Photoshop meets traditional model-making in the work of this talented up-and-coming artist.
You know Digital Arts always likes a rising star, and one new name to add to the list is the UK's Stacey Thomas, an illustrator who has a deft touch when it comes to making nicely whimsical and colourful pieces that come from a multi-media production process.
"The first step for me is always to start handling the materials, for example balsa wood and coloured paper," Stacey tells DA by email. "I don’t do a lot of preparatory sketches, maybe just a couple of thumbnails to work out the basic form because I know that once I begin making the model, things will take shape in ways I wasn’t necessarily expecting. It’s best to be spontaneous, and to let the materials guide the process."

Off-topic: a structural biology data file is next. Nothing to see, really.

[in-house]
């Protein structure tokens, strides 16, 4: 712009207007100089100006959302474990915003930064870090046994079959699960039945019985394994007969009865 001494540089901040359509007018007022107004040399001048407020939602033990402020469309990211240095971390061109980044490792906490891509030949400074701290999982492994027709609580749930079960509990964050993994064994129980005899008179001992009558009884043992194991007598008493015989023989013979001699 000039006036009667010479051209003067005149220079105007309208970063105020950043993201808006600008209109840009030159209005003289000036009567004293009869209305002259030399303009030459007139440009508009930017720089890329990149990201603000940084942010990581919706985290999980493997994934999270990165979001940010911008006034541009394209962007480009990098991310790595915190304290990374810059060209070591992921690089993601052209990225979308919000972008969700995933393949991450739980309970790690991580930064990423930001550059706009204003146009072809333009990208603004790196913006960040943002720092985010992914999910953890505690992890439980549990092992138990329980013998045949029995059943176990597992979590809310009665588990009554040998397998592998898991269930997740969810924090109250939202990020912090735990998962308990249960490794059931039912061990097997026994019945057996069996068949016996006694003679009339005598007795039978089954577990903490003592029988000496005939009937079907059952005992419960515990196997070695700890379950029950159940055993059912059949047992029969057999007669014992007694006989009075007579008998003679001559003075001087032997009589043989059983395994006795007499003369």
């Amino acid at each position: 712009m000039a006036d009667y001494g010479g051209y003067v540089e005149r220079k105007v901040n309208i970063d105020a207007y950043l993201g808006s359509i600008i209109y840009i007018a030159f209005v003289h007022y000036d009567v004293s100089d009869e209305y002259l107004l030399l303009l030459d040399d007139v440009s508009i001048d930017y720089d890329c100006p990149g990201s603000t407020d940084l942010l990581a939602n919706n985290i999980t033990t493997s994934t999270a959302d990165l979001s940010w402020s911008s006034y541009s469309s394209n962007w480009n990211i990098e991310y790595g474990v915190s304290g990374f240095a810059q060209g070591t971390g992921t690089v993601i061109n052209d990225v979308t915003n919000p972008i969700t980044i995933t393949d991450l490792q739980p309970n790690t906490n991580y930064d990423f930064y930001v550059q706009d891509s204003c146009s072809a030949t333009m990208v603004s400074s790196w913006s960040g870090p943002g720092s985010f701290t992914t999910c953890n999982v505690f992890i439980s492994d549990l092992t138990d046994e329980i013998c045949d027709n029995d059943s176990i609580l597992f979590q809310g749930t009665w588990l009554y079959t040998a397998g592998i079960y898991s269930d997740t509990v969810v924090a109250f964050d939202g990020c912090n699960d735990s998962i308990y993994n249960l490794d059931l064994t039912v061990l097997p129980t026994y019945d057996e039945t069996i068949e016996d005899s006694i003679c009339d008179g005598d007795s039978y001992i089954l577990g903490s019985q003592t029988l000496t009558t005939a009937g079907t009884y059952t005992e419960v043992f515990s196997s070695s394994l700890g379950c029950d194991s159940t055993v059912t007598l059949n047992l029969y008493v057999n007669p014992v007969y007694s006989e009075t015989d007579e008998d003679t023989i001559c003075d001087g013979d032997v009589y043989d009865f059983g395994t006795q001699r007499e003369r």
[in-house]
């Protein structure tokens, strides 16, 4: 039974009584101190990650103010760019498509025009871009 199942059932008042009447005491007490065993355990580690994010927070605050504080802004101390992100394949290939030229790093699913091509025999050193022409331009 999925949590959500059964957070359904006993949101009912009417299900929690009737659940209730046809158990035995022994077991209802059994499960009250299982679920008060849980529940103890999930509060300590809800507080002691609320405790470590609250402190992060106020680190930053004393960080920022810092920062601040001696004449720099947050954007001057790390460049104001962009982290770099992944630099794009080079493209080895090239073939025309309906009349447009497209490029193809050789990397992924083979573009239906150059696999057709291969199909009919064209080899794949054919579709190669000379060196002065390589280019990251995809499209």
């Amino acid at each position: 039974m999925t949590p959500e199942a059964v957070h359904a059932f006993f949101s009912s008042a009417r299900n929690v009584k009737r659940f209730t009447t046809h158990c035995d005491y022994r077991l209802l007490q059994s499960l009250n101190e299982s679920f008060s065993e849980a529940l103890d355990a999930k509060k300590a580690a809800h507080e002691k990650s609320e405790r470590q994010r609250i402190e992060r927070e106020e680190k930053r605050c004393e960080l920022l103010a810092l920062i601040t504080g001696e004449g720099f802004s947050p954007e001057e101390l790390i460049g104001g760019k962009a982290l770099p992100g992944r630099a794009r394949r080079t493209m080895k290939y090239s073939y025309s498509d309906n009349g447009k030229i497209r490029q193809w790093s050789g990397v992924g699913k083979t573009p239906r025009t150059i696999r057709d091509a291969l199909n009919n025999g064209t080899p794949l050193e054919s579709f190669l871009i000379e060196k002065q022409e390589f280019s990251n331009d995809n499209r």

"The next thing to do is to photograph the model - this is the point where I have to start thinking about how to create a balanced image, rather than just leaving the model floating in space.
"I’ll play around with different coloured backdrops, taking photos from various angles, until I find the composition that shows the model to its best advantage.
Once Stacey has a photo she's happy with, she opens up Photoshop to begin editing it, cutting out details she doesn't want e.g. the strings holding up the plastic smoke in the boat image. "I then draw in new details," she continues, "like fish jumping out of the water. I try to make every adjustment on a different layer, so it’s easy to go back and change things if I need to."
"When I’m drawing onto a photo, I don’t worry about making the drawing photorealistic. It just needs to be the same kind of style as the model, and the same colour scheme, so that there’s a consistency across the whole image.
"The blur tool is really useful for sending parts of the drawing out of focus, so that they match the photo around them.""